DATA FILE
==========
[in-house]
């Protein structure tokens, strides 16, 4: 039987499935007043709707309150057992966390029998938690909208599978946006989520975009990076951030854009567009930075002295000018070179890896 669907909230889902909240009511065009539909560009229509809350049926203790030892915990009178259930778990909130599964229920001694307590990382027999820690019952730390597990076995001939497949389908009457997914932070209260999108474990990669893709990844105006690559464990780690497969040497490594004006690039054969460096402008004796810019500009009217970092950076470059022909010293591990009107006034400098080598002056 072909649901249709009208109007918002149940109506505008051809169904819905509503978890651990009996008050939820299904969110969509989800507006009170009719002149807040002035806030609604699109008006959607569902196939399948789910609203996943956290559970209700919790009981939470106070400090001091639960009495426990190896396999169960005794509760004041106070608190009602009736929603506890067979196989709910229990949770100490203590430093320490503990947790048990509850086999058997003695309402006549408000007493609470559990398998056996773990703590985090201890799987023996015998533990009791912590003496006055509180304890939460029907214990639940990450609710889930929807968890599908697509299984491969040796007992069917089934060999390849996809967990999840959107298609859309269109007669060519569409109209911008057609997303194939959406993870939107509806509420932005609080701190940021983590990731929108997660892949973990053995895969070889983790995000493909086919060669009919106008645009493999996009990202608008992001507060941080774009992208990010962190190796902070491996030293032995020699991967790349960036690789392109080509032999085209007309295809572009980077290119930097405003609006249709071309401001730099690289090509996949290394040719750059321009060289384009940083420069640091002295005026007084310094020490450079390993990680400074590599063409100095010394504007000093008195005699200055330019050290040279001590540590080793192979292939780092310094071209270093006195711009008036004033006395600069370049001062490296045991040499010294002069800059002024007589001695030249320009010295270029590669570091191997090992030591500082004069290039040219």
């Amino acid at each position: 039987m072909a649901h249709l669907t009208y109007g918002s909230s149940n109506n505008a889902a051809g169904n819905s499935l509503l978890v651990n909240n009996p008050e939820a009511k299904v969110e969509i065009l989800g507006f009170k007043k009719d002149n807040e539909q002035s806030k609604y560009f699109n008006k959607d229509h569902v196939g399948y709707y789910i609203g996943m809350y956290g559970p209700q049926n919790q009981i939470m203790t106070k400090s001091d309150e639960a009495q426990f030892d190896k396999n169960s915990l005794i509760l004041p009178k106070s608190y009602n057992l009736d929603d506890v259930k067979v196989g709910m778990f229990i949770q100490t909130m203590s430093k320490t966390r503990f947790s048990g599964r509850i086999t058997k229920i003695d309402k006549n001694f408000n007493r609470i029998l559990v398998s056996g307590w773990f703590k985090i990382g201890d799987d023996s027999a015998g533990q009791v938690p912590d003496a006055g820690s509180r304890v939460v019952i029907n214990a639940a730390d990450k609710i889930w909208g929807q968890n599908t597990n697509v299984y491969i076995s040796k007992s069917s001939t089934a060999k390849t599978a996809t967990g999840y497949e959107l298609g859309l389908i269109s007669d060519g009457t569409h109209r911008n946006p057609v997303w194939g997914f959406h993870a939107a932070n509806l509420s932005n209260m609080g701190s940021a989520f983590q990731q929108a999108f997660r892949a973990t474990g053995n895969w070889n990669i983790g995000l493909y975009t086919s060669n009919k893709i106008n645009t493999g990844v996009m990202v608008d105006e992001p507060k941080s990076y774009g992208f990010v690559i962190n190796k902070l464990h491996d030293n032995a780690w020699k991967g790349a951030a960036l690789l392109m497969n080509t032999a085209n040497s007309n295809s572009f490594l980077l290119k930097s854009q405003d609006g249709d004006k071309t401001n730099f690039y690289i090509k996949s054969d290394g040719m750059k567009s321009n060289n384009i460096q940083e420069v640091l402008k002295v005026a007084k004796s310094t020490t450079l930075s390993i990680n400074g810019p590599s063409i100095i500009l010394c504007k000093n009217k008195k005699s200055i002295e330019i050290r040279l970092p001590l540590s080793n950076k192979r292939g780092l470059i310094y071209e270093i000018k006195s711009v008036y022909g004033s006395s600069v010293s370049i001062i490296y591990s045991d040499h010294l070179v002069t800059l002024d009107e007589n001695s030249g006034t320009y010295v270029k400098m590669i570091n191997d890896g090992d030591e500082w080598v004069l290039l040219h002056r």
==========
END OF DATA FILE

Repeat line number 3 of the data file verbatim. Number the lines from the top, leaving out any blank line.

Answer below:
């Amino acid at each position: 039987m072909a649901h249709l669907t009208y109007g918002s909230s149940n109506n505008a889902a051809g169904n819905s499935l509503l978890v651990n909240n009996p008050e939820a009511k299904v969110e969509i065009l989800g507006f009170k007043k009719d002149n807040e539909q002035s806030k609604y560009f699109n008006k959607d229509h569902v196939g399948y709707y789910i609203g996943m809350y956290g559970p209700q049926n919790q009981i939470m203790t106070k400090s001091d309150e639960a009495q426990f030892d190896k396999n169960s915990l005794i509760l004041p009178k106070s608190y009602n057992l009736d929603d506890v259930k067979v196989g709910m778990f229990i949770q100490t909130m203590s430093k320490t966390r503990f947790s048990g599964r509850i086999t058997k229920i003695d309402k006549n001694f408000n007493r609470i029998l559990v398998s056996g307590w773990f703590k985090i990382g201890d799987d023996s027999a015998g533990q009791v938690p912590d003496a006055g820690s509180r304890v939460v019952i029907n214990a639940a730390d990450k609710i889930w909208g929807q968890n599908t597990n697509v299984y491969i076995s040796k007992s069917s001939t089934a060999k390849t599978a996809t967990g999840y497949e959107l298609g859309l389908i269109s007669d060519g009457t569409h109209r911008n946006p057609v997303w194939g997914f959406h993870a939107a932070n509806l509420s932005n209260m609080g701190s940021a989520f983590q990731q929108a999108f997660r892949a973990t474990g053995n895969w070889n990669i983790g995000l493909y975009t086919s060669n009919k893709i106008n645009t493999g990844v996009m990202v608008d105006e992001p507060k941080s990076y774009g992208f990010v690559i962190n190796k902070l464990h491996d030293n032995a780690w020699k991967g790349a951030a960036l690789l392109m497969n080509t032999a085209n040497s007309n295809s572009f490594l980077l290119k930097s854009q405003d609006g249709d004006k071309t401001n730099f690039y690289i090509k996949s054969d290394g040719m750059k567009s321009n060289n384009i460096q940083e420069v640091l402008k002295v005026a007084k004796s310094t020490t450079l930075s390993i990680n400074g810019p590599s063409i100095i500009l010394c504007k000093n009217k008195k005699s200055i002295e330019i050290r040279l970092p001590l540590s080793n950076k192979r292939g780092l470059i310094y071209e270093i000018k006195s711009v008036y022909g004033s006395s600069v010293s370049i001062i490296y591990s045991d040499h010294l070179v002069t800059l002024d009107e007589n001695s030249g006034t320009y010295v270029k400098m590669i570091n191997d890896g090992d030591e500082w080598v004069l290039l040219h002056r």